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By Maria Armental
NEW YORK (Dow Jones) – PC makers have not benefited from increased demand for new computers as a result of the corona pandemic. On the contrary: According to preliminary data from two market research companies, PC sales actually fell significantly in the first quarter due to production problems and logistical challenges.
At the beginning of the week, Gartner announced that worldwide PC shipments had dropped by 12.3 percent to 51.6 million units, which would be the sharpest decline since 2013. In the USA, on the other hand, there had been a slight increase compared to the previous year, albeit compared to The previous quarter also saw a decline of 30.2 percent.
According to IDC, deliveries fell 9.8 percent to 53.2 million, with the United States posting the lowest quarterly volume in a decade.
IDC believes that the surge in demand is likely to be short-lived as companies and consumers are likely to have to cut back on spending. Nevertheless, IDC expects tailwind for the industry in the medium term. Companies need to invest in a decentralized infrastructure, at least for reasons of continuity, said Linn Huang, IDC Research Vice President for Devices and Monitors. And consumers who are stuck at home should notice how important it is to be technically up to date.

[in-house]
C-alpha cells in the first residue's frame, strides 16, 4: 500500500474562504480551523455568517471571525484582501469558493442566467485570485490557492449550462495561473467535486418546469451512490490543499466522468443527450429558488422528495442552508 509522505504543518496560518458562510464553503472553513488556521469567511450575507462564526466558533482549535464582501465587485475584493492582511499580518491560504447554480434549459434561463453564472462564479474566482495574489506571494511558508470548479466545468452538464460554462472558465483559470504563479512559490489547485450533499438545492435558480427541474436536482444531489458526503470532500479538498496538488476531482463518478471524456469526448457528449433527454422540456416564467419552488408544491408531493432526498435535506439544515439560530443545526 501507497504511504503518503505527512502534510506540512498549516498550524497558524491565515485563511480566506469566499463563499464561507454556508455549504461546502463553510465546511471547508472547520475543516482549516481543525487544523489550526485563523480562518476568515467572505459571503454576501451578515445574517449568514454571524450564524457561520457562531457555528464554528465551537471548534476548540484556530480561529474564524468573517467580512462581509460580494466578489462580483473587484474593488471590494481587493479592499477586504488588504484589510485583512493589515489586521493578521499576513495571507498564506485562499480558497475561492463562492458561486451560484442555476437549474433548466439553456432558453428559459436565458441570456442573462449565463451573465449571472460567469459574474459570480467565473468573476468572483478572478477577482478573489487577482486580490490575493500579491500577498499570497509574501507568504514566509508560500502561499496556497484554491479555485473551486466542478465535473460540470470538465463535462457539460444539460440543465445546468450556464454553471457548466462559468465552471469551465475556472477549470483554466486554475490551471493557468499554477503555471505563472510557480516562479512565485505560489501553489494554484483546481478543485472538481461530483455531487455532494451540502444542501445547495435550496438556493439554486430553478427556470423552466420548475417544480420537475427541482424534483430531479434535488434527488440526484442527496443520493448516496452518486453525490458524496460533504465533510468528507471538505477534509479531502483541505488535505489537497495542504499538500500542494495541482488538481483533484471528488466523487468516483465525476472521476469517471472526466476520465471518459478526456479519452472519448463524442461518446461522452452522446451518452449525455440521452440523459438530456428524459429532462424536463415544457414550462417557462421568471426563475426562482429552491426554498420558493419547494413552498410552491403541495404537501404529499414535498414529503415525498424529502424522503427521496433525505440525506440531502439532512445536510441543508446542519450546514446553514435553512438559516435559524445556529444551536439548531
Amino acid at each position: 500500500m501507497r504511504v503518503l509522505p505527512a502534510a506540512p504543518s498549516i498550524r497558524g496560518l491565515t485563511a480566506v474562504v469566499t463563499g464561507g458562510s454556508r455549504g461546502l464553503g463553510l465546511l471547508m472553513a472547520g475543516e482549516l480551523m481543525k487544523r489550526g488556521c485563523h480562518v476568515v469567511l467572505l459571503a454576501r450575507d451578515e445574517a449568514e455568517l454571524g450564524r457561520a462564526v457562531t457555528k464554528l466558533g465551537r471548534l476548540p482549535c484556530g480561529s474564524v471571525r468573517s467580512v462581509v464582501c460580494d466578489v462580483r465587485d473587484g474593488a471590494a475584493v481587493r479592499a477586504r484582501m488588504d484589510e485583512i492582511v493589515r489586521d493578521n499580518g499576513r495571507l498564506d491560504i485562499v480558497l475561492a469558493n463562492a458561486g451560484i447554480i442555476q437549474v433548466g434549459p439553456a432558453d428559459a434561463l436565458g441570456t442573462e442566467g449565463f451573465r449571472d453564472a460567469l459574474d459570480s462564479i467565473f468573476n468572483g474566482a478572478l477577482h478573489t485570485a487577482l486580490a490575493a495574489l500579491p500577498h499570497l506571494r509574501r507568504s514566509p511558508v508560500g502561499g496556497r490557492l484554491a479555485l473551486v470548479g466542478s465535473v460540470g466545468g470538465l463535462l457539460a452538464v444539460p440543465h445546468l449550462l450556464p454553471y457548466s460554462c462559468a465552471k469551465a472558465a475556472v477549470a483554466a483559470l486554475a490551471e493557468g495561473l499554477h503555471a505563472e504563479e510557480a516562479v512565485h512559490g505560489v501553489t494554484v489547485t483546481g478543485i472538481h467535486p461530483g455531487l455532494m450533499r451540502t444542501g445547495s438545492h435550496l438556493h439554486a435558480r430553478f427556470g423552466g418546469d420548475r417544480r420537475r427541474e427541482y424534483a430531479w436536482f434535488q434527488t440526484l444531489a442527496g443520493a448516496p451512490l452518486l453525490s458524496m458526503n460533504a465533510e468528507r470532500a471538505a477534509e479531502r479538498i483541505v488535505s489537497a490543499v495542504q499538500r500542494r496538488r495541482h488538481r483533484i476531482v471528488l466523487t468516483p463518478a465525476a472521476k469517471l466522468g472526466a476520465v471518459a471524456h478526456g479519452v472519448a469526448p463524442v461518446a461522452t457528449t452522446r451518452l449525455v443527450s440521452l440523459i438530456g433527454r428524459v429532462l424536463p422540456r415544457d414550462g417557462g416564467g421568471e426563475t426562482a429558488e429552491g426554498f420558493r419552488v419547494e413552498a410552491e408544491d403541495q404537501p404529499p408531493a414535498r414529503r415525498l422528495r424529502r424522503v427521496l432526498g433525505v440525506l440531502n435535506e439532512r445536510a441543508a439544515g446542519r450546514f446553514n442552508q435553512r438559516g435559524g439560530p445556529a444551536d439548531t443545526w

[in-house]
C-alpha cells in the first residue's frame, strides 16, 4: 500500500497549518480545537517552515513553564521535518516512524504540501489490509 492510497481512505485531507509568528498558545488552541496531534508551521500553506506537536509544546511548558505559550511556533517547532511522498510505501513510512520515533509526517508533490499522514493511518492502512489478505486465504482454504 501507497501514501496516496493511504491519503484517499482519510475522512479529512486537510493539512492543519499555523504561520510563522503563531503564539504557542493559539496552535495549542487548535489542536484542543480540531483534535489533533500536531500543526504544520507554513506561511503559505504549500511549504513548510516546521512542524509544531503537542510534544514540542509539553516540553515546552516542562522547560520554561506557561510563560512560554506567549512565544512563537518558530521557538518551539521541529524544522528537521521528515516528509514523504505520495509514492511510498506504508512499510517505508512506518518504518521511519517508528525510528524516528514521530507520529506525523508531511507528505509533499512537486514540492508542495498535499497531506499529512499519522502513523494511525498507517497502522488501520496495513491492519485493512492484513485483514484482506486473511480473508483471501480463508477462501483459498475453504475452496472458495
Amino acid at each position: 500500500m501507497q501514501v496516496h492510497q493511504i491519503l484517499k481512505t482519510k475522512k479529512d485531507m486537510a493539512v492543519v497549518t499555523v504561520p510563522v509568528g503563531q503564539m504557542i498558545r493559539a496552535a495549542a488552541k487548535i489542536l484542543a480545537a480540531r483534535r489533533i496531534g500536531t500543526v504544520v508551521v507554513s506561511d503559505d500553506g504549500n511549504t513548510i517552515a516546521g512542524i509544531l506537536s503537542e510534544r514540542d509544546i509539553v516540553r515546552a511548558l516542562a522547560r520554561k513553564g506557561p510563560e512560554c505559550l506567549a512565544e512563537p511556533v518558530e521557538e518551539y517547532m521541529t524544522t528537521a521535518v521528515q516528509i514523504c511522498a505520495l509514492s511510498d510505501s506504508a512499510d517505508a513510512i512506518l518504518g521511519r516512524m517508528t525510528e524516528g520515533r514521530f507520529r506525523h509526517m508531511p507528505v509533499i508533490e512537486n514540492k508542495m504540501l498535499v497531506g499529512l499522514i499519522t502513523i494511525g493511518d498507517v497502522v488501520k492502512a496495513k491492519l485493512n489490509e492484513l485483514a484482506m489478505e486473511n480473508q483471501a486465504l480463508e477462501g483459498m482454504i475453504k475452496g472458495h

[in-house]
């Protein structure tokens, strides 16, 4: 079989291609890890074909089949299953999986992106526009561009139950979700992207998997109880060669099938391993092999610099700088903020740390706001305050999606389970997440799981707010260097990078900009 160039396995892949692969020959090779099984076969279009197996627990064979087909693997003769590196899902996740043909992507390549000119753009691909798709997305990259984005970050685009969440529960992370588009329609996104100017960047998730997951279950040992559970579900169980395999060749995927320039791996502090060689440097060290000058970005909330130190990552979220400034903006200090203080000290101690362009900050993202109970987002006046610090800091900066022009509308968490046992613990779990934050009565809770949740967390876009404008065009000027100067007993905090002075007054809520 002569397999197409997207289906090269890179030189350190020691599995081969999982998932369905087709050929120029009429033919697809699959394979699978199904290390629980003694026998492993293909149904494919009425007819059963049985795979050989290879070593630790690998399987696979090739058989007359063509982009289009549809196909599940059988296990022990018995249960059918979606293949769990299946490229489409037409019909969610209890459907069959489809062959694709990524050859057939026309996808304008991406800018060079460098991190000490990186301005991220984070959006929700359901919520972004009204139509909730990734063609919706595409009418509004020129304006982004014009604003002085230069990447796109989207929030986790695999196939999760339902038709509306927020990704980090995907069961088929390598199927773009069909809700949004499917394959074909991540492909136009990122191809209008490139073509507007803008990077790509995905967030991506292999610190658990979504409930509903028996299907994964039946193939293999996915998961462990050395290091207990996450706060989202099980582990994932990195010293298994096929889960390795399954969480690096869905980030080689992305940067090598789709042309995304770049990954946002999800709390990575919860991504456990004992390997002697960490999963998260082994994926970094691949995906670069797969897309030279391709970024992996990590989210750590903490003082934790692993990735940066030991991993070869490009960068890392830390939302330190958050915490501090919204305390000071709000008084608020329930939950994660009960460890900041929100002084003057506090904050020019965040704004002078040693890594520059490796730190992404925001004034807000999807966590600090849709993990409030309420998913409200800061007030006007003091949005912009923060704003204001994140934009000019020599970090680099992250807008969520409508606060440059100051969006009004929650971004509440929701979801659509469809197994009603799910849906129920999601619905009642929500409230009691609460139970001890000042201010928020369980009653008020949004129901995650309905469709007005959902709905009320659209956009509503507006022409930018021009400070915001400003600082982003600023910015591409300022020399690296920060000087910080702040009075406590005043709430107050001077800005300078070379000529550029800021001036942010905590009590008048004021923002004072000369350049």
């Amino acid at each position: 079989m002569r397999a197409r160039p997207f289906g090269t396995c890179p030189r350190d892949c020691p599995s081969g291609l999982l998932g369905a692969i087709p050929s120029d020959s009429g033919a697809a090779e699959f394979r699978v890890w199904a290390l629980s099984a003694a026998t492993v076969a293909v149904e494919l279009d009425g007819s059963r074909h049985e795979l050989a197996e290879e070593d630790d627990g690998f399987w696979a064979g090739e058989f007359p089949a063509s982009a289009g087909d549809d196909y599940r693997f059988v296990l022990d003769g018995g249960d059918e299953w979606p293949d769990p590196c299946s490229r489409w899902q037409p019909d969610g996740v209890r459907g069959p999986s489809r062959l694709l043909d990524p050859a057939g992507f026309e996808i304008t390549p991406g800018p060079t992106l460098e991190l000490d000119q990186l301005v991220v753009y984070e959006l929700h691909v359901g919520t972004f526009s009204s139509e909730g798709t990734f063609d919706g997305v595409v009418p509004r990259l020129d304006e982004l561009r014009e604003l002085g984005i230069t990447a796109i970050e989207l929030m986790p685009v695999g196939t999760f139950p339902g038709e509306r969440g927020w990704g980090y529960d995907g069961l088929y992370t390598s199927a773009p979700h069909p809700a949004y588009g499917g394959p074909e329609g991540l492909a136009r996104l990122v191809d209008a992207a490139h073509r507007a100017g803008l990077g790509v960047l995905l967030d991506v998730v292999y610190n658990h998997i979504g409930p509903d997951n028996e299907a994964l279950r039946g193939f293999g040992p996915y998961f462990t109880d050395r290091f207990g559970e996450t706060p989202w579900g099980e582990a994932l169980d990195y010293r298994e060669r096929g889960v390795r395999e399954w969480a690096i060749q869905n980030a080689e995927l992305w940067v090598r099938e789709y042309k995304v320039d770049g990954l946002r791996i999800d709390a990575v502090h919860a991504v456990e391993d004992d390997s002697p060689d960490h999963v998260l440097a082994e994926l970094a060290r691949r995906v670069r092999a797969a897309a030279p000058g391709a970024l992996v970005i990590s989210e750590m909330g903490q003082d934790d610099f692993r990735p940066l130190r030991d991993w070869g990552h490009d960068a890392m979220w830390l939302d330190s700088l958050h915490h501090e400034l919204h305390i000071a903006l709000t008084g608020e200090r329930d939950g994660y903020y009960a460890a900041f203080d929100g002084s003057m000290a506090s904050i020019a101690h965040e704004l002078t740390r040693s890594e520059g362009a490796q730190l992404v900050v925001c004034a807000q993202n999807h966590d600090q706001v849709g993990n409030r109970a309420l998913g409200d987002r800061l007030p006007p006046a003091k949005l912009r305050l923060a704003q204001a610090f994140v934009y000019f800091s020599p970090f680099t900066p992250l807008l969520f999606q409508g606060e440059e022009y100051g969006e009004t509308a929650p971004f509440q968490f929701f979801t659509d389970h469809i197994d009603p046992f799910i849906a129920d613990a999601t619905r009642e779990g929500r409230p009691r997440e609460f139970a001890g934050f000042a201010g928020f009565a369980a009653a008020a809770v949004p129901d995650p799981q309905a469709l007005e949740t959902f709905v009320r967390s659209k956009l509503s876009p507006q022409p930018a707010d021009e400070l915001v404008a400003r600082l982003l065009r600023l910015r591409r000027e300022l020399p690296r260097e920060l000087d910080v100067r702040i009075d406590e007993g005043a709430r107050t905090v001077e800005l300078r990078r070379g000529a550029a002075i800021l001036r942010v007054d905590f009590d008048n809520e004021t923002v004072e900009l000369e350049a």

Much of the difference between the two companies’ data stems from how the term PC is defined, as differences between PCs and devices such as tablets are becoming increasingly blurred.
However, the top manufacturers’ rankings remained unchanged, with Lenovo still number 1, followed by HP and Dell. Together, the three companies account for more than half of the market.
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(END) Dow Jones Newswires
April 14, 2020 02:56 ET (06:56 GMT)